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Soybean price will rely on demand

By Ben Brown, Program Manager for the Ohio State University Farm Management Program

For the last few years, soybeans have provided a per acre return to producers greater than corn. Thus, acreage shifts to soybeans have ensued across the Midwest. The ratio of new crop soybean to corn prices from November 2017 to April 2018 traded at 2.5:1. Historically a ratio of 2.5:1 or greater signaled that acres would continue to move from corn to soybeans and that the expectation was for more soybean acres in 2018. However, in March producer signaled that they intended to plant 1 million fewer acres than 2017. With a trend yield of 48.5 bushels per acre, the expected soybean crop would be the third largest crop on record behind the record set in 2017 and the third straight year over 4 billion bushels. Weather will be the largest factor over the summer months to the final production value, but expectations are for another large crop.

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Highly systemic fungicide key for protecting new growth

Affiance Fungicide, offered by Gowan, is “highly systemic”. As Account Manager Jon Sherwin explains, a fungicide with systemic movement has the ability of a pesticide to translocate or move within a plant into new growth. This provides better protection for new growth that emerges after application than non-systemic products that only protect plant tissue that comes in contact with the spray mixture.

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Friendly report for corn and wheat, neutral for soybeans

By Doug Tenney, Leist Mercantile

hortly before the report corn was up four cents, soybeans and wheat were both up two cents. After the report, corn was up 8 cents, soybeans were up 6 cents, with wheat up 15 cents.

This USDA report was expected to see US wheat production increase while world wheat production was expected to decline. Brazil’s corn production was also expected to decline. The report today had US wheat production at 1.827, billion bushels, increased by six million bushels. This was a small surprise but not price breaking. World wheat production was 242.37 million tons, up almost two million tons. Corn production in Brazil was 85 million tons, down 2 million tons. Russia wheat production was cut 3.5 million tons, a bullish push for wheat.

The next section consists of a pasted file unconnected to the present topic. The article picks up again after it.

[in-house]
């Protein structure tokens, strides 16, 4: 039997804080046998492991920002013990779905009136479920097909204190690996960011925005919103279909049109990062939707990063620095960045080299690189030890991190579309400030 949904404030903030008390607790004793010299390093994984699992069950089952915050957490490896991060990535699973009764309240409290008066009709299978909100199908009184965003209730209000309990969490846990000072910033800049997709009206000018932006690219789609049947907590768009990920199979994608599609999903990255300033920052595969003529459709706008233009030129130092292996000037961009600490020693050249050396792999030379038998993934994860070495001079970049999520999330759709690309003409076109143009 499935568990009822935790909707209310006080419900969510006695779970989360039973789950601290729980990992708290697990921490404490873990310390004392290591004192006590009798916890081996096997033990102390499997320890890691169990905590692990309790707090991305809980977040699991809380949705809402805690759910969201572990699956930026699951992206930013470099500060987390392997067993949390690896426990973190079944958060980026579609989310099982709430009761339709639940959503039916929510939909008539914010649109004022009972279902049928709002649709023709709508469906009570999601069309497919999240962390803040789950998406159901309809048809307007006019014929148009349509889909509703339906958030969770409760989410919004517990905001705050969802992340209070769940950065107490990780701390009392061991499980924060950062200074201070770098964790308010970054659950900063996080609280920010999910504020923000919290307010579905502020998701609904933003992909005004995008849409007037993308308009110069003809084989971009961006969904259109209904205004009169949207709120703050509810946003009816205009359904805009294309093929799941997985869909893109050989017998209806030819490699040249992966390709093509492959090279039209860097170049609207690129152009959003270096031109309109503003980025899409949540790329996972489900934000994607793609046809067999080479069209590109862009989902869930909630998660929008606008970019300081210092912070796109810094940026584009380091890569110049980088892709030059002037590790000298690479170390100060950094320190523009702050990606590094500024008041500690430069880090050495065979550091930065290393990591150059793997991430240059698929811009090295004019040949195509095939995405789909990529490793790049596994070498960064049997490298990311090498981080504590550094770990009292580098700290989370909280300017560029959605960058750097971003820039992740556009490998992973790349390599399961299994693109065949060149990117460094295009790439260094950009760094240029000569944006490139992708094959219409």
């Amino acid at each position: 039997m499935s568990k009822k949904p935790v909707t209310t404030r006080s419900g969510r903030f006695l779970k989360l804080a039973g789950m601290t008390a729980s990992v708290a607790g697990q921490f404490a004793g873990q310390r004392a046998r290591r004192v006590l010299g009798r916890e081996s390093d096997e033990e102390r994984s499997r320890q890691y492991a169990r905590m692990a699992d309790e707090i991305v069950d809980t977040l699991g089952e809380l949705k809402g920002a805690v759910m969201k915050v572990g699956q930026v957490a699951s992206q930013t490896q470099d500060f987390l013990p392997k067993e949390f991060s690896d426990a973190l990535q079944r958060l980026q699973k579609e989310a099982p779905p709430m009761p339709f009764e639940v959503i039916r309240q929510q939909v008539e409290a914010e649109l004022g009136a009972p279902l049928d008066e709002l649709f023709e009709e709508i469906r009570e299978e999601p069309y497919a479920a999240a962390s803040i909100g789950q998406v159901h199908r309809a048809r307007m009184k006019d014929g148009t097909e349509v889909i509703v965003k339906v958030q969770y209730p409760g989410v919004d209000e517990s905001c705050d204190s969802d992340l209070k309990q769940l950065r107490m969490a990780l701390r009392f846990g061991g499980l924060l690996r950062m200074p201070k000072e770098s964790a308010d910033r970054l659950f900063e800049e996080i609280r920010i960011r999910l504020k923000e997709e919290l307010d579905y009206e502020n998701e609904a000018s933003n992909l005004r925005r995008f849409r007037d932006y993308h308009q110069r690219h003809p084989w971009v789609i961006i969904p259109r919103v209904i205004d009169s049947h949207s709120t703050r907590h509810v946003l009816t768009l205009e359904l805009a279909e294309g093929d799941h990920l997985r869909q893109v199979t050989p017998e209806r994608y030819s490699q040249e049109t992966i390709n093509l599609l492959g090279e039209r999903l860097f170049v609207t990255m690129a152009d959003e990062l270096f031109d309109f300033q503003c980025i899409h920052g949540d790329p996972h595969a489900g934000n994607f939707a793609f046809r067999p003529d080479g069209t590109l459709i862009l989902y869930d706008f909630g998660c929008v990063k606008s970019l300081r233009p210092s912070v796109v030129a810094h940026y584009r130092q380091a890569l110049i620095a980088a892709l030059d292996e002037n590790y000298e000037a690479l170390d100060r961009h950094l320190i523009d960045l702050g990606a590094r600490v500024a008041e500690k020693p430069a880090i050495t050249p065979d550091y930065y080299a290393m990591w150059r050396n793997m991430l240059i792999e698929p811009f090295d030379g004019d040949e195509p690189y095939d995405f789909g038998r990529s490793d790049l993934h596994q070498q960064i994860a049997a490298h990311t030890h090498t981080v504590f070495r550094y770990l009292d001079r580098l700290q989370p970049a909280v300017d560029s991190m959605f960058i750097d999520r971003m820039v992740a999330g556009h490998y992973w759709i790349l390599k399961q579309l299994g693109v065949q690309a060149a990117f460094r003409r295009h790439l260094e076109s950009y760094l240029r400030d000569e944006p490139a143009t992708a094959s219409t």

Some of the numbers today include, US old corn ending stocks 2.102 billion bushels, US old soybeans ending stocks 415 million bushels, US wheat ending stocks 1.080 billion bushels.

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Ohio Crop Progress for June 11, 2018

Planting progress moved closer to five year averages for most crops, according to Cheryl Turner, Ohio State Statistician with the USDA’s National Agricultural Statistics Service. There were 4.7 days suitable for fieldwork in Ohio during the week ending June 10. Fields and pastures had begun to dry out early in the week followed by rain showers later in the week. Producers who finished planting or who finished applying fertilizers and herbicides to fields during the first part of the week welcomed the rain. Corn planting wrapped up for most producers and soybean planting moved closer to completion as well. Oats were nearly all emerged and the crop reported to be in good to excellent condition increased over the previous week. Winter wheat condition remained similar to the previous week while intermittent wet weather proves challenging for those cutting Hay.

Click here for the full report.

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Ohio corn acreage continues to decline

By Ben Brown, Program Manager for the Ohio State University Farm Management Program

Three supply shocks have increased corn prices and brightened the outlook for corn producers. A drought in South America, reducing both the Argentina and Brazilian corn crop, gave corn prices their first positive outlook. Then in March, U.S. producers indicated that they were going to plant 2 million fewer acres in 2018 than in 2017. Even with the reduction in acres, a trend corn yield would make the 2018 crop the fourth largest crop recorded. Frequent rains throughout the central and eastern regions of the Corn Belt have delayed spring plantings and increased prices.

With three supply side adjustment to annual production, the corn market has been bullish with December 2018 futures contracts trading well above $4. Dealing with large supplies will continue to be a focus for grain merchandisers. Total supply in 2018 is expected to be 4% lower in 2018 than 2017.